Book: A is for Alien
Author: Caitlín R. Kiernan
Type of Book: Science fiction, short story collection, erotica
Why Did I Read This Book: Because CRK is one of my favorite writers of all time, full stop.
Availability: Published by Subterranean Press in 2009, you can get a copy here:
Comments: Caitlín R. Kiernan is a writer whom I have a hard time assigning to any specific genre, though she is a writer whose work generally has some form of slipstream in it, slipstream as defined by Bruce Sterling when he said, “…this is a kind of writing which simply makes you feel very strange; the way that living in the twentieth century makes you feel, if you are a person of a certain sensibility.” Kiernan’s prose always makes me feel strange and everything I have read from her is undeniably dark even when good prevails because there is still so much more bad out there waiting.
This collection is mostly science fiction and I am notably not a fan of the sci-fi genre, but I read this anyway because Kiernan wrote it. I’m glad I read it because only two of the stories were not to my tastes. Much “hard” science fiction eludes me for the same reason I never found A Clockwork Orange to my liking – I get too distracted by the verbiage, which is often beyond my ken, and the story gets away from me. So I am at a loss to determine if any work of hard science fiction is good or not, though I am not someone who condemns a genre just because I do not like it. Two of the stories in this collection said little to me, so I was tempted to skip reviewing it, but the point of this review site is for me to review literally everything I read that does not end up on I Read Odd Books. So no chickening out.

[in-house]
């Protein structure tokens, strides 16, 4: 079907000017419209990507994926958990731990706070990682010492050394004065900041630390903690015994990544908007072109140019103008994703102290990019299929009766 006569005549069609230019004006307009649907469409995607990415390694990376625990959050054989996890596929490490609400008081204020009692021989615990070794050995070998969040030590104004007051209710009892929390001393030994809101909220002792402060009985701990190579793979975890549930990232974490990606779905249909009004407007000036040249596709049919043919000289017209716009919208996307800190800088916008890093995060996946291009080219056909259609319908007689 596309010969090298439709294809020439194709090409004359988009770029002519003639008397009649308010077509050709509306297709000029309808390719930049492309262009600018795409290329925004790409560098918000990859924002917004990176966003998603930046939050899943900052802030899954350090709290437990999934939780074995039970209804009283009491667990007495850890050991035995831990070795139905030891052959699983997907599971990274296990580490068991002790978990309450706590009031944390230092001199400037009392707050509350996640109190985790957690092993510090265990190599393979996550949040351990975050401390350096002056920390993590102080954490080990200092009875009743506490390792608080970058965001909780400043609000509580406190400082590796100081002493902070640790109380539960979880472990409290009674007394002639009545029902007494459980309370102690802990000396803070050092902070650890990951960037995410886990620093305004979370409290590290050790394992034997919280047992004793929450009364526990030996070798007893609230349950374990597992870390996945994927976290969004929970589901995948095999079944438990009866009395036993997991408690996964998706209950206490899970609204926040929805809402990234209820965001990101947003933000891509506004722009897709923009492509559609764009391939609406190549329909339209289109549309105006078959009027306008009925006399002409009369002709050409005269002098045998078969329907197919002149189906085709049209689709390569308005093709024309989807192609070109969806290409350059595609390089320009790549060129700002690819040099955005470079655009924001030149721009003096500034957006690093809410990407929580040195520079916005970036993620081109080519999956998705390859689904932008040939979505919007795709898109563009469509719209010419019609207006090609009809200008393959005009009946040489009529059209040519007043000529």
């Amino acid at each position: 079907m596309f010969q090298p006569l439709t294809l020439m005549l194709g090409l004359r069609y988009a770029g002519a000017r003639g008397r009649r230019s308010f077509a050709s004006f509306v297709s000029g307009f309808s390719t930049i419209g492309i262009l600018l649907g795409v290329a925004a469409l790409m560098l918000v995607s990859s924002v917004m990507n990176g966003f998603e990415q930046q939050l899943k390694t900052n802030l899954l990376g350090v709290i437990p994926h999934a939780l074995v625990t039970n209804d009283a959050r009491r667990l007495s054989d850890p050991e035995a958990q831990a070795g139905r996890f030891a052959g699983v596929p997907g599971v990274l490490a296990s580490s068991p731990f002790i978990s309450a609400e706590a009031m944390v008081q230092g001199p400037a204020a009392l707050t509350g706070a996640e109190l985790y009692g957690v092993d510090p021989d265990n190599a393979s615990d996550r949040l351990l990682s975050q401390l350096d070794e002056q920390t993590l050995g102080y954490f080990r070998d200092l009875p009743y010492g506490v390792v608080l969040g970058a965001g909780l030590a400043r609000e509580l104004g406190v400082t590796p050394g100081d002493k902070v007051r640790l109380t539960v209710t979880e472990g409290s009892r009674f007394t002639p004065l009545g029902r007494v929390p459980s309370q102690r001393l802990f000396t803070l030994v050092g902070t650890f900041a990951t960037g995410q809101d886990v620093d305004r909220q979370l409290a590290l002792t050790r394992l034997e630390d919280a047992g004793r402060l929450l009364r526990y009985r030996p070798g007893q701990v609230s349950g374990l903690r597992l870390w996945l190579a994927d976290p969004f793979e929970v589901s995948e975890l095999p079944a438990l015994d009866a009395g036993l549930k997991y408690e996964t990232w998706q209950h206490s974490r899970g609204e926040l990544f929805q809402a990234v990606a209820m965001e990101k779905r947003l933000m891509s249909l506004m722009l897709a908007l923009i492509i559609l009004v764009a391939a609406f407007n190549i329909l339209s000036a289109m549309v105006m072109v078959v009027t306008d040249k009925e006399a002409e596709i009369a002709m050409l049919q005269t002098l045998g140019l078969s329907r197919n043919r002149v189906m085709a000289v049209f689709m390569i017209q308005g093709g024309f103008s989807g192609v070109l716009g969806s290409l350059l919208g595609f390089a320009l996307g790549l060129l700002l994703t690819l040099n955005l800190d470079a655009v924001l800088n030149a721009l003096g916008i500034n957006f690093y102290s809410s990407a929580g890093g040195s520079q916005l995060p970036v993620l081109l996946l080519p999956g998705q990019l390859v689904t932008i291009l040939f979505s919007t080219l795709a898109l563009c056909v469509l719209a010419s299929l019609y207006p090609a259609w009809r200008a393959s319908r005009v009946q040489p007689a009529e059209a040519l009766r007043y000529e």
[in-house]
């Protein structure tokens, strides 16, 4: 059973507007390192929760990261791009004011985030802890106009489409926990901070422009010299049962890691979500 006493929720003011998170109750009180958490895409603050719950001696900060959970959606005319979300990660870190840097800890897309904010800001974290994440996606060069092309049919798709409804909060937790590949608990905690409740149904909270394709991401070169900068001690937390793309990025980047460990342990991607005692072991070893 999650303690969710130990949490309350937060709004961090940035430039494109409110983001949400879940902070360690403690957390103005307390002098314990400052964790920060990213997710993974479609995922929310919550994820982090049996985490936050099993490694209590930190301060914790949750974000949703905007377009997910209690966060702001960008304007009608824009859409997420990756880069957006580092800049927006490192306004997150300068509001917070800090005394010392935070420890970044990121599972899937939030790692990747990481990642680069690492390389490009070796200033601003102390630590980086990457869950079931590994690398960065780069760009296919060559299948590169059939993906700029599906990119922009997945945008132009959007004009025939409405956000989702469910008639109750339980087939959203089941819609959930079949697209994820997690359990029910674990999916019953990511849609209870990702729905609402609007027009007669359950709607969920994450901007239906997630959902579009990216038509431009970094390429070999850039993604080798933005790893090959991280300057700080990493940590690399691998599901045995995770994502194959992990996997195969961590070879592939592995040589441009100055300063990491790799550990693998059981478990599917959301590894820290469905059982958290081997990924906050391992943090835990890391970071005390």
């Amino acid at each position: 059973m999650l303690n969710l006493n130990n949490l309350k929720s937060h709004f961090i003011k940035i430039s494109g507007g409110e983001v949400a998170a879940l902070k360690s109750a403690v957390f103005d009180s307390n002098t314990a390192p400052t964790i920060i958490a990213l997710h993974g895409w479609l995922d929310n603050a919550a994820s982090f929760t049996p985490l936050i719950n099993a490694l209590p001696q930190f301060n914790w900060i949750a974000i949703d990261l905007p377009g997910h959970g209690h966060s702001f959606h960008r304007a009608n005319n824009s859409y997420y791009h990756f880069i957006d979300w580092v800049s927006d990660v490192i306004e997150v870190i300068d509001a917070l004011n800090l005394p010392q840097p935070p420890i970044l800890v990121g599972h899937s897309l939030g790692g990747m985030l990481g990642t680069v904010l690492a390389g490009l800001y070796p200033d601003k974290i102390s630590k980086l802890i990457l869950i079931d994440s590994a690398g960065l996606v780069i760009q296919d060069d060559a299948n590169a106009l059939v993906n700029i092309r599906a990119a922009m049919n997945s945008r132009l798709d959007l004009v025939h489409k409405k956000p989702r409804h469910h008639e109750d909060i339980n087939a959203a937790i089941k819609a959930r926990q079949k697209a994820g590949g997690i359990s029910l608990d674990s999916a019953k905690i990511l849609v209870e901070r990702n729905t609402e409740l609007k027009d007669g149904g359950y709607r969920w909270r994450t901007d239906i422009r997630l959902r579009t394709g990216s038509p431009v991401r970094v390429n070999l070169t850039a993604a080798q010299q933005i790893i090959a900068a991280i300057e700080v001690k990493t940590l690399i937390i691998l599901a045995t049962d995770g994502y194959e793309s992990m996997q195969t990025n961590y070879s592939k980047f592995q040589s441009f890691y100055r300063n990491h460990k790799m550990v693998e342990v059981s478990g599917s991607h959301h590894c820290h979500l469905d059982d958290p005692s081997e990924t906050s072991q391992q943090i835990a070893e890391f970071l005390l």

This collection contains eight stories, some hard science fiction, some science fiction combined with erotica, some transhumanist analyses, and plenty of dystopia to last even the most jaded of readers for a long time. I admit that I prefer CRK when she is writing works that tilt more in the vein of horror – Alabaster and Daughter of Hounds are both in my list of Top 25 Books of All Time. But her essential themes remain even when her genre differs, and that is what matters I think.